Our initial focus is on the impact on the Queensland Health budget, as it is the most recognisable public sector service following the pandemic and is also our largest employer. 

Your industrial rights in Caretaker Mode

During the state election the so-called 'caretaker principles' apply, which means major government announcements and decisions are limited. However as a union Together is ensuring the full implementation of members' recent success in securing changes to the Public Service Act.

This means improved conversion rights for long-term temporary employees and new conversion rights for members working in long-term higher duties arrangements are in place.  If you need assistance or advice in these process please contact the union office.

Together sought the assistance of the Queensland Industrial Relations Commission over attempts by Queensland Health to avoid their legal requirements to fill vacant positions as part of the implementation of the 'Savings and Debt Plan' announced by the state government prior to the commencement of the state election campaign. This has meant a significant revision of the "Responsible Workforce Management" policy. Vacant positions must be filled in accordance with our industrial agreements. We are seeking to enforce this in every part of Queensland Health.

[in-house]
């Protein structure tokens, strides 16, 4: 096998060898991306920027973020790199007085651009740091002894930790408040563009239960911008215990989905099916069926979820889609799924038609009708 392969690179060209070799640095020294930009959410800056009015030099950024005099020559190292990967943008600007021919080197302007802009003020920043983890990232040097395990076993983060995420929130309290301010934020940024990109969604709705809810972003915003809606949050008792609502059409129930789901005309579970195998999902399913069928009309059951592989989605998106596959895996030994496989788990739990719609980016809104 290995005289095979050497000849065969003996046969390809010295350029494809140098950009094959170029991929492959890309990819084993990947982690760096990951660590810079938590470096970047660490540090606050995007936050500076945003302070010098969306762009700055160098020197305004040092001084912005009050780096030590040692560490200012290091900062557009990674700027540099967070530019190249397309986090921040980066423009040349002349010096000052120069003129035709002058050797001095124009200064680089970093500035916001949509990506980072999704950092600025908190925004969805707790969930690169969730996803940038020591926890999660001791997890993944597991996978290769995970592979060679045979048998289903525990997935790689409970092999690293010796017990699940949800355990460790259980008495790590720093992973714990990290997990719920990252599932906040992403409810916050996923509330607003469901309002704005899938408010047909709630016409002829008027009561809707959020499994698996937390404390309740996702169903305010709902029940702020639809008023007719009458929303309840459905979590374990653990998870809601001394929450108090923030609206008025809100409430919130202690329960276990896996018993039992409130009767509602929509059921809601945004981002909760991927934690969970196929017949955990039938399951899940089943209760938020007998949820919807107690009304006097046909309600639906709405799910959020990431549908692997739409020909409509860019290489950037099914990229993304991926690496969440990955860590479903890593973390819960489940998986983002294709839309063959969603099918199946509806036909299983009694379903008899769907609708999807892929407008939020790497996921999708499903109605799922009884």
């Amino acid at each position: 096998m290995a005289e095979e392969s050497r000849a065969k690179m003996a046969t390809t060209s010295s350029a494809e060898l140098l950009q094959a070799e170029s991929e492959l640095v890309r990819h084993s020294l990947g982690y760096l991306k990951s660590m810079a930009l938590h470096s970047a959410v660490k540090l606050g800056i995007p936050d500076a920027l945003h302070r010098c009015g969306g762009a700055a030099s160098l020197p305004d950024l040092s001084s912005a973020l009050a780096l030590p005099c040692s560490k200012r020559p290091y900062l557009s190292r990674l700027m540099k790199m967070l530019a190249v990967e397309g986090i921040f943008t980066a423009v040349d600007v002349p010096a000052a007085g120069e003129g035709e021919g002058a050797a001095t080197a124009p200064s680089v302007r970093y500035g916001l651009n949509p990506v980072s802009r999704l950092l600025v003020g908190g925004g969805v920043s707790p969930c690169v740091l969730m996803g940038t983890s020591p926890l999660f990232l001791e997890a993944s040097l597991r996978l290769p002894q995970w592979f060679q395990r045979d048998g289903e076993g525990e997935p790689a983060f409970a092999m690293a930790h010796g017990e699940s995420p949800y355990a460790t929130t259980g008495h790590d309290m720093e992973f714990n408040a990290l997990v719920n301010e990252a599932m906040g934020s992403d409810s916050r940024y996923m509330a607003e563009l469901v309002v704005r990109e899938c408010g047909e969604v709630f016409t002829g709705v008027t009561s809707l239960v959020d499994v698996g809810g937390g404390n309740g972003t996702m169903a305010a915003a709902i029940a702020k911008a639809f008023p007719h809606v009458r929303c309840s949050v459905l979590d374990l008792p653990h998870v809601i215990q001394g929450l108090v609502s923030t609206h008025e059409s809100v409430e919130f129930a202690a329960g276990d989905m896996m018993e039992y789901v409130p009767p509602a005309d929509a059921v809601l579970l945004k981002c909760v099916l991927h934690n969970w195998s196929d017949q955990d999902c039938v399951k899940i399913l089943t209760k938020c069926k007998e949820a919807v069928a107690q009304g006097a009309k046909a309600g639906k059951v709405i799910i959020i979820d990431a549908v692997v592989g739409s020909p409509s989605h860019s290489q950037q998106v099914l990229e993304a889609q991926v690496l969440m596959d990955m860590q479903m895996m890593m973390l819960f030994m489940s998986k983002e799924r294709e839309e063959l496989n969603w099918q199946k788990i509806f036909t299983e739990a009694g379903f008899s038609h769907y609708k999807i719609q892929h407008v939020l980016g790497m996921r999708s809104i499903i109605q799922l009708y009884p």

Together has also meet with the Public Service Commissioner and the Deputy Premier and Minister for Health about our concerns.  Following these meetings, the government has changed the process for the implementation of this plan. Unfortunately, it is clear that the decisions that are currently being made by a range of public sector employers remain in breach of the legal requirements of their collective agreements and are inconsistent with government policy on public sector staffing levels as were announced before the start of the election campaign and re-iterated last week. 

Together is continuing to meet with public sector employers in an attempt have vacancies filled in line with government policy.